In my core region of Sydney, there are 5 game days each month. Although the stores that have space for games are happy to host us, and for which we're very grateful, we do all of the organizing and running ourselves. On the first Saturday, Neil Mansell runs six sessions at Unlimited Hobbies in Blacktown along with his GMs, Adam Mansell, Brendan Missio, and James Bonham. On the second Saturday, Ben Kemp and Tony Calder runs four sessions through the long-running Blacktown Games Day at Blacktown North Public School. On the third Saturday, Luke Parry, Brad Kirkwood, and Adam Luchjenbroers run three sessions at Good Games Sydney, and Brendan Missio and David Zammit run games at Tin Soldier Penrith. On the last Saturday of the month, Tris Sullivan and Seb Mullins run two sessions at Good Games Burwood. More game days are in the works as well, and we hope to have sessions up and running in Miranda and Newcastle soon.
Sydney's convention scene is also well developed with six conventions per year. The next major Pathfinder Convention is one of my own, the Spring Shadowmoot, which will be named Risen Rune in honour of the new season, running over the Labour Day long weekend, September 28th to October 1st. There are around 60 sessions scheduled, including all the latest scenarios from Season Three, the first scenarios for Season Four, the Season Four multi-table special, sanctioned modules, and Australia's first public offering of the Eyes of the Ten arc.
Currently, our community centers around our Facebook page. Here we launch our events and discuss Pathfinder Society play in the region, so please "Like" the page to link up with us and keep up to date on what's happening.
I'd like to say a big thank you to all of the Sydney region's Pathfinder Society event organizers and GMs, for all their hard work and willingness to give up their time to entertain people. I've already shouted out some of these people in the above but there are many others, including enthusiastic players, too many to mention, who are helping to drive the hobby forward here in Sydney. My Venture-Lieutenant, Martin Blake, currently on secondment with the Colorado Chapter, is likely to make the move permanent and seek a Venture Officer role there. Although he was involved in organizing events here in Sydney for just a short time before he was relocated, his advice and enthusiasm will be missed. I'd like to take this opportunity, therefore, to welcome my new VL, Dave Metcalfe (aka Metz), to the role. Metz has been my adviser and co-organizer over the last year or so, and was very active in a previous organized play campaign. He'll be a key player in developing the Society here in the future, and I am thankful to have him as part of my team.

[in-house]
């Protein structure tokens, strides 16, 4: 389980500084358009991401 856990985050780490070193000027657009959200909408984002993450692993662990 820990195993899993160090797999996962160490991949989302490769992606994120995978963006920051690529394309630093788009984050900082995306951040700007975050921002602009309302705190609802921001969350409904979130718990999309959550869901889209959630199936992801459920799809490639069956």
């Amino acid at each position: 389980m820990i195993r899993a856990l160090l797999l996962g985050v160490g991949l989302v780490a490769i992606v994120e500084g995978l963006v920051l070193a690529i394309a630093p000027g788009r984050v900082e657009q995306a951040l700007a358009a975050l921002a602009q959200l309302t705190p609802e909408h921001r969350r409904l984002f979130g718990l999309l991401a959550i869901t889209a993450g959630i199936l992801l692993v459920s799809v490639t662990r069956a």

There have been several highlights in the local scene since I was appointed Venture-Captain. In October 2011, I organized my first Sydney convention, Shadow Lodge, and, at 31 sessions, it immediately became the biggest Pathfinder Society event that had run in the region. In December 2011, we ran five tables of Blood Under Absalom and had by far the largest number of sessions for any game on offer at MacquarieCon, another of Sydney's long-running roleplaying conventions. In April, our second Shadow Lodge convention, Ruby Phoenix, was even bigger! We had 60 players filling 375 seats over 64 sessions, which made Ruby Phoenix the largest Pathfinder gathering in the southern hemisphere to date!
The resurrection of the organized play scene in Canberra is also exciting in that it offers more options for more players across the greater region. Wes Nicholson and his team are organizing the relaunch of Spring Revel Downunder, which will be running over two weekends on Sep 28–Oct 1 and Oct 5–8. The successful inception of Society play in Wollongong as a completely new location is also very encouraging.
Over the course of 2012, we're aiming to start game days at a number of other new locations. And we'll of course continue to grow our offerings at conventions in Sydney and Canberra to support our growing player base. We're also working on a website that will unite the event calendars from across the region and act as a launchpad to our various online locations of interest, such as our Facebook page and Warhorn sites.
Ultimately, the true highlight of the Pathfinder Society is through the like-minded people you meet. It is probably this aspect that I find most satisfying and which gives me the greatest sense of achievement. The Sydney Pathfinder Society is developing strongly, with a great many new friendships forming as a result, and I'm excited to be able to help facilitate and promote it.
My heartfelt thanks goes out to all of the Venture-Captains and Lieutenants, coordinators, players, and GMs for making Australia an amazing area for Pathfinder Society. Keep up the awesome work all!
Pathfinder Society Campaign Coordinator